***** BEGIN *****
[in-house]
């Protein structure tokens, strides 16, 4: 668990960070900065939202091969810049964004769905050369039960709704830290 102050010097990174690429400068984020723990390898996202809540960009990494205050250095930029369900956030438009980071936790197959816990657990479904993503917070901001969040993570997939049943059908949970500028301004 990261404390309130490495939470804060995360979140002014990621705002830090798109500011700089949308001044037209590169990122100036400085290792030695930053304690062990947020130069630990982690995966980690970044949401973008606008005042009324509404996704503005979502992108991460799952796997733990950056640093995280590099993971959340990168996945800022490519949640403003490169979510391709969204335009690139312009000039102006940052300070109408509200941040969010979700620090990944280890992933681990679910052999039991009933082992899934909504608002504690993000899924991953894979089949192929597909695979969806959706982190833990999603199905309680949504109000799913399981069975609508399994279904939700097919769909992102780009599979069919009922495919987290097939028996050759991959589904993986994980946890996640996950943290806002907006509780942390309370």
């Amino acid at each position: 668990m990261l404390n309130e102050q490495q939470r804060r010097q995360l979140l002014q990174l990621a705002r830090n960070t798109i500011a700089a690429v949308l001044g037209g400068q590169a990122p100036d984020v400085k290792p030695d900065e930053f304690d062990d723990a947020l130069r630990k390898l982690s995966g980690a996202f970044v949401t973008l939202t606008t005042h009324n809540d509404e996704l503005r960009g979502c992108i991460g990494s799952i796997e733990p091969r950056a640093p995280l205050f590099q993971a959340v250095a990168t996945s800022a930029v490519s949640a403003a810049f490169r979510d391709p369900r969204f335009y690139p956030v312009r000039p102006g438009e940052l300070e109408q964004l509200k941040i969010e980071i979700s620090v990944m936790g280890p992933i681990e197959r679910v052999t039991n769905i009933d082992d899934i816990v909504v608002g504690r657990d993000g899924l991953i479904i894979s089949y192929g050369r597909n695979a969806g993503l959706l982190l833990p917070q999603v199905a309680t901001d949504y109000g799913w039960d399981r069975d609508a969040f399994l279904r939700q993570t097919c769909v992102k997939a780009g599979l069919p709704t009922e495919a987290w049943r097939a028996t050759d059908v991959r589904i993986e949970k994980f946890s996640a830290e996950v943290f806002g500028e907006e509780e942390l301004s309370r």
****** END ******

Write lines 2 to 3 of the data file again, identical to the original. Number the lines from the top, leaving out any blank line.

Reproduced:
């Protein structure tokens, strides 16, 4: 668990960070900065939202091969810049964004769905050369039960709704830290 102050010097990174690429400068984020723990390898996202809540960009990494205050250095930029369900956030438009980071936790197959816990657990479904993503917070901001969040993570997939049943059908949970500028301004 990261404390309130490495939470804060995360979140002014990621705002830090798109500011700089949308001044037209590169990122100036400085290792030695930053304690062990947020130069630990982690995966980690970044949401973008606008005042009324509404996704503005979502992108991460799952796997733990950056640093995280590099993971959340990168996945800022490519949640403003490169979510391709969204335009690139312009000039102006940052300070109408509200941040969010979700620090990944280890992933681990679910052999039991009933082992899934909504608002504690993000899924991953894979089949192929597909695979969806959706982190833990999603199905309680949504109000799913399981069975609508399994279904939700097919769909992102780009599979069919009922495919987290097939028996050759991959589904993986994980946890996640996950943290806002907006509780942390309370």
């Amino acid at each position: 668990m990261l404390n309130e102050q490495q939470r804060r010097q995360l979140l002014q990174l990621a705002r830090n960070t798109i500011a700089a690429v949308l001044g037209g400068q590169a990122p100036d984020v400085k290792p030695d900065e930053f304690d062990d723990a947020l130069r630990k390898l982690s995966g980690a996202f970044v949401t973008l939202t606008t005042h009324n809540d509404e996704l503005r960009g979502c992108i991460g990494s799952i796997e733990p091969r950056a640093p995280l205050f590099q993971a959340v250095a990168t996945s800022a930029v490519s949640a403003a810049f490169r979510d391709p369900r969204f335009y690139p956030v312009r000039p102006g438009e940052l300070e109408q964004l509200k941040i969010e980071i979700s620090v990944m936790g280890p992933i681990e197959r679910v052999t039991n769905i009933d082992d899934i816990v909504v608002g504690r657990d993000g899924l991953i479904i894979s089949y192929g050369r597909n695979a969806g993503l959706l982190l833990p917070q999603v199905a309680t901001d949504y109000g799913w039960d399981r069975d609508a969040f399994l279904r939700q993570t097919c769909v992102k997939a780009g599979l069919p709704t009922e495919a987290w049943r097939a028996t050759d059908v991959r589904i993986e949970k994980f946890s996640a830290e996950v943290f806002g500028e907006e509780e942390l301004s309370r």